Big systems helped hoist tax-exempt healthcare bond volume by a strong 10% in the first six months of 1997 and a rousing 25% in the second quarter ended June 30.
Total dollar volume in the three- and six-month periods rose even as the number of issues stayed steady or declined.
From April to June, 105 tax-exempt healthcare issues worth $5.1 billion were sold, compared with 103 deals worth $4.1 billion in the comparable quarter in 1996, according to Securities Data Co., a Newark, N.J.-based financial services firm. Securities Data recorded 172 tax-exempt issues worth $8.6 billion in the first half of 1997. That compares with 189 issues with principal amounts totaling $7.8 billion in the year-ago period.
It's not surprising, then, that some of the biggest backers of healthcare debt issues in the three- and six-month periods were Memorial Hospital System, Houston; Advocate Health Care, Oak Brook, Ill.; East Texas Medical Center Regional Healthcare System, Tyler; and New York City Health and Hospitals Corp.
"That's really consistent with the trend in the industry toward consolidation," says Neil Matthews, a managing director in public finance at Bear, Stearns & Co. It's the larger and regional systems that are doing the borrowing, he says.
For instance, Cincinnati-based Catholic Healthcare Partners' recent bond deal incorporates Humility of Mary Health Care Corp. as part of the system's corporate debt-issuing structure. Middleburg Heights, Ohio-based Humility of Mary merged with Mercy Health System earlier this year.
Systems are taking more of a "corporate approach" to borrowing, which is reflected in the types of deals completed, Matthews says. Partners HealthCare System in Boston, for example, issued $150 million in variable-rate debt to fund a pool the system can tap as it sees fit (June 30, p. 148).
"You're not looking necessarily at project finance but managing the balance sheet in total," Matthews explains.
Variable-rate debt is one balance-sheet management tool systems are applying liberally. From January to June, nearly $3.5 billion, or 40.3% of total bond volume, represented variable-rate debt, Securities Data reports. In the year-ago period, $811.1 million, or 10.3% of total tax-exempt healthcare volume, represented variable-rate debt.
The trend was even more prominent in this year's second quarter, when hospitals and healthcare systems sold nearly $2.5 billion of variable-rate issues, representing 48.4% of total tax-exempt healthcare debt. In the year-ago quarter, merely $770.8 million of variable-rate deals were completed, or 18.7% of total debt issuance.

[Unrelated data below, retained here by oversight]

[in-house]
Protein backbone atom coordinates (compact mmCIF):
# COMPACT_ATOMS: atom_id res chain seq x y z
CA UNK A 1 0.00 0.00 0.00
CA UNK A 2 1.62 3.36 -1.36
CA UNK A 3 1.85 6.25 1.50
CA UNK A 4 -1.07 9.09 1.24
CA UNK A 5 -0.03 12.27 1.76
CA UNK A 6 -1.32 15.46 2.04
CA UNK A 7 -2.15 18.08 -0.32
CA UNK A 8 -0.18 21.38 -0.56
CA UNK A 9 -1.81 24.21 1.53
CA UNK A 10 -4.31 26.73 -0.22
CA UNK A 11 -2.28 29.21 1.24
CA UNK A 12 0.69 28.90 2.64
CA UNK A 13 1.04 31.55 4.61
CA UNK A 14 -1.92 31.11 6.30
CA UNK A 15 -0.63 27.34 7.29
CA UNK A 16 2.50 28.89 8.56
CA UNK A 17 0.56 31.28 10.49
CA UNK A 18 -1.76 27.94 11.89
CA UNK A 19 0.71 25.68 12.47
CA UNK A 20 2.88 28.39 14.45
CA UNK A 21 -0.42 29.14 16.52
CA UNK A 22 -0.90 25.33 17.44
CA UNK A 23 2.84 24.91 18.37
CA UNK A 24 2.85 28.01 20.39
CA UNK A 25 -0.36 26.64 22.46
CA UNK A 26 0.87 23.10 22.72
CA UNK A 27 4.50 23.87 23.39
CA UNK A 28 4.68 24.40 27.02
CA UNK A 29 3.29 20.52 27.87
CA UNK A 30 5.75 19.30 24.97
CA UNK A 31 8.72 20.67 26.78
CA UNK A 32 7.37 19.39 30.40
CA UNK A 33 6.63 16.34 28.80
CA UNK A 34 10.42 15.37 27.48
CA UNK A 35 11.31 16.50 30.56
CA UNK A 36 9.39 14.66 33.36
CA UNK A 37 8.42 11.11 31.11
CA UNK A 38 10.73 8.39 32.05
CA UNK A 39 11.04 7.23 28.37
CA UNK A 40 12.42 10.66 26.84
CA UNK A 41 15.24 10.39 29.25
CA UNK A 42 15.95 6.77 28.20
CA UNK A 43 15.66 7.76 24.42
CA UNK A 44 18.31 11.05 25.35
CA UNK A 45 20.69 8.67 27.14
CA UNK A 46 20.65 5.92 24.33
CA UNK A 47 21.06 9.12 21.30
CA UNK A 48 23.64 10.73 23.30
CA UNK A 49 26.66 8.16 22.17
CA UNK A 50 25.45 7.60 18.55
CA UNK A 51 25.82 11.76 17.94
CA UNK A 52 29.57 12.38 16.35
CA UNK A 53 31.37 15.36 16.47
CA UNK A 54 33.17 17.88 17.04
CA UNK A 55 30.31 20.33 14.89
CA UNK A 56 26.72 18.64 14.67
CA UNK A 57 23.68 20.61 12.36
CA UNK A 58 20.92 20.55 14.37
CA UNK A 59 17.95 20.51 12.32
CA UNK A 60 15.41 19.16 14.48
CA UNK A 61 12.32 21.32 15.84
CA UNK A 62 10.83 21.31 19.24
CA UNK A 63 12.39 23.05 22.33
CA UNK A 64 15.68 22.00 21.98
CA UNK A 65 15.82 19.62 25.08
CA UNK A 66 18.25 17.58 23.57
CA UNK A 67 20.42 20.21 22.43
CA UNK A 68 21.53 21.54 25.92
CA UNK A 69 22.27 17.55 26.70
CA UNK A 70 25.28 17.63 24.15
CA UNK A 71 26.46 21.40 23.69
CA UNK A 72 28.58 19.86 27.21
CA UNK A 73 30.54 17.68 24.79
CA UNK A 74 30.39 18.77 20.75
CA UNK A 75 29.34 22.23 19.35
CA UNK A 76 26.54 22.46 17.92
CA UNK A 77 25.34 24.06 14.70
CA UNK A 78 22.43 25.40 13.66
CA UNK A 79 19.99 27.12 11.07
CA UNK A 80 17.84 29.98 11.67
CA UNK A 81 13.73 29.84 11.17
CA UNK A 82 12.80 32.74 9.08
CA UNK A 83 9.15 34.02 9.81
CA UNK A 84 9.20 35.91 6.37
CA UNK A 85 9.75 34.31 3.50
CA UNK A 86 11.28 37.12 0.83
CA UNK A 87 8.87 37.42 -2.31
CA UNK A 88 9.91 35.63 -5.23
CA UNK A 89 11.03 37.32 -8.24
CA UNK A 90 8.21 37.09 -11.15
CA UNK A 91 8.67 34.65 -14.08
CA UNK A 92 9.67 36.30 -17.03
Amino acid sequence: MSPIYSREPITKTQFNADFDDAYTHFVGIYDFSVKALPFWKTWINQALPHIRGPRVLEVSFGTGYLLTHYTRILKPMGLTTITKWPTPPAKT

As of June 23, interest rates on variable-rate bonds were running nearly 1.6 percentage points below A-rated fixed-rate, according to Cain Brothers. A year ago, the spread was even wider-some 2.6 percentage points.
Sources cited several reasons for the increased popularity of variable-rate bonds. In the case of Cox Health Systems, the move to variable-rate debt "was a strategy to save interest expense," says Larry Pennel, its senior vice president and chief financial officer. The Springfield, Mo.-based system is paying off a 1987 bond issue that carried a 6.9% interest rate and replacing those bonds with a new $46.6 million floating-rate debt issue. "We're betting that the average variable rate will be lower," he says.
The industry's increased focus on correlating assets and liabilities on the balance sheet also may be contributing to the increased use of variable-rate debt, sources note (Jan 20, p. 35). Another factor is the incremental use of swaps and other derivative financing structures, which make use of variable-rate debt, says Dave Johnson, a managing director in Merrill Lynch's Chicago office.
Finally, Johnson adds, as more fiscally strong healthcare systems adopt corporate-style indentures and restructure their old debt, new debt issues are incorporating variable-rate debt. Such AA credits have tended to have more floating-rate debt exposure than the average healthcare credit, he says.